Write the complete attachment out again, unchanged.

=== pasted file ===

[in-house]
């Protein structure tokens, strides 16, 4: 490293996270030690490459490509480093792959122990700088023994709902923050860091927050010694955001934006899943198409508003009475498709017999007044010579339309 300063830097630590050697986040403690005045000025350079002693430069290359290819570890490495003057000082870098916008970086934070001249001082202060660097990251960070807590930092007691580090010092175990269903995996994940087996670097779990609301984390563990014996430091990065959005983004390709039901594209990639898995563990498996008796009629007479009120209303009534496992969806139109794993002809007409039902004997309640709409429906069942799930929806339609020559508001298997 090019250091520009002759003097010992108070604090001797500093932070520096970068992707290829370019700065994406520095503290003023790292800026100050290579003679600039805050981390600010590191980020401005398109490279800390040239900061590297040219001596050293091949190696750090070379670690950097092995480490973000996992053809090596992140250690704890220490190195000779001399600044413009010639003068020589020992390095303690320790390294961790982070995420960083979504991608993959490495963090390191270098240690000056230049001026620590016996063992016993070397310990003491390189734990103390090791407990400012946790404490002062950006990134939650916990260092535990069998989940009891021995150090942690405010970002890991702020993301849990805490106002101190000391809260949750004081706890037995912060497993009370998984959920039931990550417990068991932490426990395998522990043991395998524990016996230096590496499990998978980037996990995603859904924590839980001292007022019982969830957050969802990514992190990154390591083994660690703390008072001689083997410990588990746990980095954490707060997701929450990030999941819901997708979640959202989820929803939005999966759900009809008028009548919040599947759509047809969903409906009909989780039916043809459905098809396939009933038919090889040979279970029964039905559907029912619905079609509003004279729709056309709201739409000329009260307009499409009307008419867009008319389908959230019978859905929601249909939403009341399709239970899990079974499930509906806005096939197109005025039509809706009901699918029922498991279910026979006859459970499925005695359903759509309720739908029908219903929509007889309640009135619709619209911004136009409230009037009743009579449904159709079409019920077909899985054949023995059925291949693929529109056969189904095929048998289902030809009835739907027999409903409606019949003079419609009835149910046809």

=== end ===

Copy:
[in-house]
């Protein structure tokens, strides 16, 4: 490293996270030690490459490509480093792959122990700088023994709902923050860091927050010694955001934006899943198409508003009475498709017999007044010579339309 300063830097630590050697986040403690005045000025350079002693430069290359290819570890490495003057000082870098916008970086934070001249001082202060660097990251960070807590930092007691580090010092175990269903995996994940087996670097779990609301984390563990014996430091990065959005983004390709039901594209990639898995563990498996008796009629007479009120209303009534496992969806139109794993002809007409039902004997309640709409429906069942799930929806339609020559508001298997 090019250091520009002759003097010992108070604090001797500093932070520096970068992707290829370019700065994406520095503290003023790292800026100050290579003679600039805050981390600010590191980020401005398109490279800390040239900061590297040219001596050293091949190696750090070379670690950097092995480490973000996992053809090596992140250690704890220490190195000779001399600044413009010639003068020589020992390095303690320790390294961790982070995420960083979504991608993959490495963090390191270098240690000056230049001026620590016996063992016993070397310990003491390189734990103390090791407990400012946790404490002062950006990134939650916990260092535990069998989940009891021995150090942690405010970002890991702020993301849990805490106002101190000391809260949750004081706890037995912060497993009370998984959920039931990550417990068991932490426990395998522990043991395998524990016996230096590496499990998978980037996990995603859904924590839980001292007022019982969830957050969802990514992190990154390591083994660690703390008072001689083997410990588990746990980095954490707060997701929450990030999941819901997708979640959202989820929803939005999966759900009809008028009548919040599947759509047809969903409906009909989780039916043809459905098809396939009933038919090889040979279970029964039905559907029912619905079609509003004279729709056309709201739409000329009260307009499409009307008419867009008319389908959230019978859905929601249909939403009341399709239970899990079974499930509906806005096939197109005025039509809706009901699918029922498991279910026979006859459970499925005695359903759509309720739908029908219903929509007889309640009135619709619209911004136009409230009037009743009579449904159709079409019920077909899985054949023995059925291949693929529109056969189904095929048998289902030809009835739907027999409903409606019949003079419609009835149910046809």